Consider ambient temperature in lighting decisions

Select the correct fixture for the appropriate environment


While facilities will differ in their lighting requirements, designers should consider several elements when planning a lighting retrofit. One such conideration is ambient temperature.


Heat is a tremendous challenge in many manufacturing facilities and not only degrades the light but can negatively impact the fixtures’ electronic components. Designers should always specify luminaires with a third party listing agency designation, such as Underwriters Laboratory, to insure that it is suitable for the ambient temperature that it will be subjected to.


UL classifications for light fixtures are typically 25ºC (77ºF), 40ºC (104ºF), 55ºC (131ºF) and 65ºC (149ºF). Light fixtures should always have a higher rating than the ambient temperatures at the location that the lighting fixture is mounted.  Ambient temperatures at mounting heights often substantially exceed those at floor level.


If for example, the ambient temperature is 35ºC in the area where fixtures will be installed, the luminaires should have 40ºC rating. An installation with a 59ºC ambient temperature should install 65ºC rated fixtures.


A 65ºC ambient rating is the highest fixture rating available. If the ambient temperature exceeds 65ºC, fixture ballasts should be remotely mounted in an area with a lower ambient temperature.


Foundries are an excellent example of an application that will require 55ºC or 65ºC UL rated luminaires. A quality high intensity discharge (HID) system with core and coil ballasts can operate efficiently at these higher temperatures when designed with adequate measures to dissipate heat.  Most electronic HID ballasts are also able to tackle 55ºC environments provided the fixtures include adequate heat sinks and conductivity to ensure the fixture keeps the internal temperatures (“case temperatures”) of the ballast below their maximum operating limit as indicated by the ballast manufacturer.


The electronic ballasts in fluorescent systems have similar construction but T5 and T8 lamps are not designed to operate in extremely hot or cold environments. Lumen output is usually substantially diminished within industrial environments where elevated heat is of concern.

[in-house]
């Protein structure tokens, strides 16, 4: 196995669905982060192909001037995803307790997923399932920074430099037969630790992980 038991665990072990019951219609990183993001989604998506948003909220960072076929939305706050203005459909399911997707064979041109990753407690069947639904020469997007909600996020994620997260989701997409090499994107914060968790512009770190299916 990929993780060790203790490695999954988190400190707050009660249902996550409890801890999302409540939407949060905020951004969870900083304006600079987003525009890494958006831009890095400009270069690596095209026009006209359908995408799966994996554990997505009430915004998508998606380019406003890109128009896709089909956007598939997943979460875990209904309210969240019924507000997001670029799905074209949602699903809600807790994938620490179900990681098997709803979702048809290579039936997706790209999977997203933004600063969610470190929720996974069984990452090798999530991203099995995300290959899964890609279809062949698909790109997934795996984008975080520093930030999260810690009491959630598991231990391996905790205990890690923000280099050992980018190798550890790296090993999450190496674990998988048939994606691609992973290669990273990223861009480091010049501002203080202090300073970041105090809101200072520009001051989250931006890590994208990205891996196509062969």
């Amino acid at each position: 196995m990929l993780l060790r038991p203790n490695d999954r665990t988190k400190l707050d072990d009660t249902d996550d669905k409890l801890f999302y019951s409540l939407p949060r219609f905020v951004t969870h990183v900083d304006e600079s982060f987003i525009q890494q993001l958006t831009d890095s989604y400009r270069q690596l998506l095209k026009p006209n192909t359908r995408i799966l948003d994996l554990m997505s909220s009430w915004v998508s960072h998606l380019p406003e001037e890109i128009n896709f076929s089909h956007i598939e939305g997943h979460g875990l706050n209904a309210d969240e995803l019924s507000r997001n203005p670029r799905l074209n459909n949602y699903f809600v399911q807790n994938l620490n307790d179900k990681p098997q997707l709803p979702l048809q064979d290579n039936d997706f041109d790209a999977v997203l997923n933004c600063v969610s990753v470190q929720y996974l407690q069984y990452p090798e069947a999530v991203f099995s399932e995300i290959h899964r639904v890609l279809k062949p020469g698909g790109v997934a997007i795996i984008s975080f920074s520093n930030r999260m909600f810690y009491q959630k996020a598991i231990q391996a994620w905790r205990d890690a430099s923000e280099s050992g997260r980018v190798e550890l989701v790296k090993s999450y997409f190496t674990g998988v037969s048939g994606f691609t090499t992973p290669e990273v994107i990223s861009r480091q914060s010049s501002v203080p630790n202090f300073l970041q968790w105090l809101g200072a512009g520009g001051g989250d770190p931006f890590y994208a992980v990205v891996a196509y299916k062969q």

For example, a heavy equipment manufacturer wanted to boost light levels to 60 footcandles in an area of the plant that was previously lit with a combination of aged high pressure sodium fixtures, T12 fluorescent luminaries and mercury vapor units. The manufacturer considered a fluorescent system but opted for a high bay HID system with electronic ballast because fluorescent luminaires are highly sensitive to heat.


The HID system installed, which uses 315-watt ceramic metal halide lamps, has a UL/CUL 55ºC ambient listing and can withstand the facility’s excessive heat, which is even worse during the summer. The manufacturing facility also benefitted from the luminaires’ extended 5-year warranty.


Lighting fixtures are available that are marine and IP66 rated to protect against the harsh elements found in hazardous environments and facilities such as food processing plants where hose downs occur daily.




Tamar Williamson's full article, ‘Illuminatig the Path To Savings' is one of the topics in Plant Engineering’s Forecast issue, which will be published in mid-February. To receive the digital edition of Plant Engineering in time for the Forecast issue, which also will feature the 2011 Plant Engineering Salary Survey, click here: